The much-anticipated release of Ubisoft’s Assassin’s Creed: Revelations is upon us. Have a look at the first 10 minutes of game play here (and have a listen, too):
Recognize that lovely voice in the background about 3 minutes in? That’s Madeline Bell, winner of the Assassin’s Creed: Revelations contest hosted by UJAM in September.
We’ve got to boast our praises again for Madeline, whose beautiful voice graces listeners and players of Assassin’s Creed: Revelations. Watch the “Making Of” video again to see Madeline’s contribution to the acclaimed Assassin’s Creed legacy. It’s great to see Madeline’s talent recognized, while also supporting the Assassin’s Creed: Revelations release. Thanks and congratulations again to everyone who contributed their renditions of the theme song in the contest, and we hope you enjoy Assassin’s Creed: Revelations!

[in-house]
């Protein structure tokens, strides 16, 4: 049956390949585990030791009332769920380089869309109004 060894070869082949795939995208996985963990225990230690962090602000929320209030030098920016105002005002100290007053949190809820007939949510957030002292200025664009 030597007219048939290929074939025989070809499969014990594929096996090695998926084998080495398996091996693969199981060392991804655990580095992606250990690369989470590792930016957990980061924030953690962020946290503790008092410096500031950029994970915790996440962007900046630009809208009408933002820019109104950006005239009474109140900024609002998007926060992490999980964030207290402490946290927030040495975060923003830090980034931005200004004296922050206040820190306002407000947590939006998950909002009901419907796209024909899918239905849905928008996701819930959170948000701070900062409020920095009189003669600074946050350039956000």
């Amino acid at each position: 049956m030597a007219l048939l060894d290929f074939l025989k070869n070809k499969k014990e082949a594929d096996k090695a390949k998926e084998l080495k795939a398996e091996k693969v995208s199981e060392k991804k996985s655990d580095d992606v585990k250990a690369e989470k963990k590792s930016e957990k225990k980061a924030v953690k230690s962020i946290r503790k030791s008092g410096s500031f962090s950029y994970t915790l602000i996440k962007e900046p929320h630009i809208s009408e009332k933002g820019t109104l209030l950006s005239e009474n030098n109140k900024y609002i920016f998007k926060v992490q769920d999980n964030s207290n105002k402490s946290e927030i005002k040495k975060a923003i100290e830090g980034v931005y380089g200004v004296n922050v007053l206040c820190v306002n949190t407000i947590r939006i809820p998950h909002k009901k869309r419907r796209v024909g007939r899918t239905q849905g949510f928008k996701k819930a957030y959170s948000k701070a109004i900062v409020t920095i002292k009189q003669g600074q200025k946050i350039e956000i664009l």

See our earlier post on Madeline’s Assassin’s Creed adventure. Visit Ubisoft’s site to learn more about Ubisoft and the Assassin’s Creed: Revelations release. Share your thoughts with us about Assassin’s Creed: Revelations in the comments field here. You can watch the German version of the first 10 minutes of game play here.
Here’s a snapshot of The Dark Knight’s Facebook page – a great way to get excited about the upcoming premiere, see how many people are talking about it around the world, and add your voice to thousands of others. Remember, besides the really cool musical opportunity, this chant gives you a chance to be included in The Dark Knight Rises.
Add your voice and join the conversation.
Have a great weekend everybody!
How’s your chant coming along for The Dark Knight Rises?
Record your chant if you haven’t already. And here are some other places you can go to join the conversation: